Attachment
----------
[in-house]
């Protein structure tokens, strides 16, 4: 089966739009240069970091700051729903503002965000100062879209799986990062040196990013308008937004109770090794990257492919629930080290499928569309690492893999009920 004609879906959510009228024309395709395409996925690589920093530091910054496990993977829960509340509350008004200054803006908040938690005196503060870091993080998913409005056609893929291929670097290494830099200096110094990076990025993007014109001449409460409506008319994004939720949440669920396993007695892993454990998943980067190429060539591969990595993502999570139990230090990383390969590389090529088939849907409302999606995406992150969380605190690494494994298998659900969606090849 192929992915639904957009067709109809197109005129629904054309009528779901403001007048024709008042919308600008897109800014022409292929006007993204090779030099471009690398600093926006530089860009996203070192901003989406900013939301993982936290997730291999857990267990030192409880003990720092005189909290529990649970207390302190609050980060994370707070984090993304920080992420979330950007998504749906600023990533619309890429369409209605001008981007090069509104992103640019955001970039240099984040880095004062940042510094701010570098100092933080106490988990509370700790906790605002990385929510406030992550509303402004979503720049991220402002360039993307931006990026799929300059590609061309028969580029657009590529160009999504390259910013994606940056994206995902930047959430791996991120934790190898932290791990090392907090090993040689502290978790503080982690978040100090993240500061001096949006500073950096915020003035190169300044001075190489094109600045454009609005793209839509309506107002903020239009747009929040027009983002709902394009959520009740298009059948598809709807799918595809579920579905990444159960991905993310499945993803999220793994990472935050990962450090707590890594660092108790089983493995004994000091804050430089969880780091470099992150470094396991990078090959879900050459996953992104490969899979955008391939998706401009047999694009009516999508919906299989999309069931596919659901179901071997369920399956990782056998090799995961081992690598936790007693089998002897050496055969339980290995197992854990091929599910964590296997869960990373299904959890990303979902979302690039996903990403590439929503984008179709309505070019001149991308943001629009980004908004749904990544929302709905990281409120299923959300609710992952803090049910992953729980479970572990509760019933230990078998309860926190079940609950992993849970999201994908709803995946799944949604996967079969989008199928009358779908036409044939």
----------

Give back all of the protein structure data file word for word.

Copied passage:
[in-house]
């Protein structure tokens, strides 16, 4: 089966739009240069970091700051729903503002965000100062879209799986990062040196990013308008937004109770090794990257492919629930080290499928569309690492893999009920 004609879906959510009228024309395709395409996925690589920093530091910054496990993977829960509340509350008004200054803006908040938690005196503060870091993080998913409005056609893929291929670097290494830099200096110094990076990025993007014109001449409460409506008319994004939720949440669920396993007695892993454990998943980067190429060539591969990595993502999570139990230090990383390969590389090529088939849907409302999606995406992150969380605190690494494994298998659900969606090849 192929992915639904957009067709109809197109005129629904054309009528779901403001007048024709008042919308600008897109800014022409292929006007993204090779030099471009690398600093926006530089860009996203070192901003989406900013939301993982936290997730291999857990267990030192409880003990720092005189909290529990649970207390302190609050980060994370707070984090993304920080992420979330950007998504749906600023990533619309890429369409209605001008981007090069509104992103640019955001970039240099984040880095004062940042510094701010570098100092933080106490988990509370700790906790605002990385929510406030992550509303402004979503720049991220402002360039993307931006990026799929300059590609061309028969580029657009590529160009999504390259910013994606940056994206995902930047959430791996991120934790190898932290791990090392907090090993040689502290978790503080982690978040100090993240500061001096949006500073950096915020003035190169300044001075190489094109600045454009609005793209839509309506107002903020239009747009929040027009983002709902394009959520009740298009059948598809709807799918595809579920579905990444159960991905993310499945993803999220793994990472935050990962450090707590890594660092108790089983493995004994000091804050430089969880780091470099992150470094396991990078090959879900050459996953992104490969899979955008391939998706401009047999694009009516999508919906299989999309069931596919659901179901071997369920399956990782056998090799995961081992690598936790007693089998002897050496055969339980290995197992854990091929599910964590296997869960990373299904959890990303979902979302690039996903990403590439929503984008179709309505070019001149991308943001629009980004908004749904990544929302709905990281409120299923959300609710992952803090049910992953729980479970572990509760019933230990078998309860926190079940609950992993849970999201994908709803995946799944949604996967079969989008199928009358779908036409044939």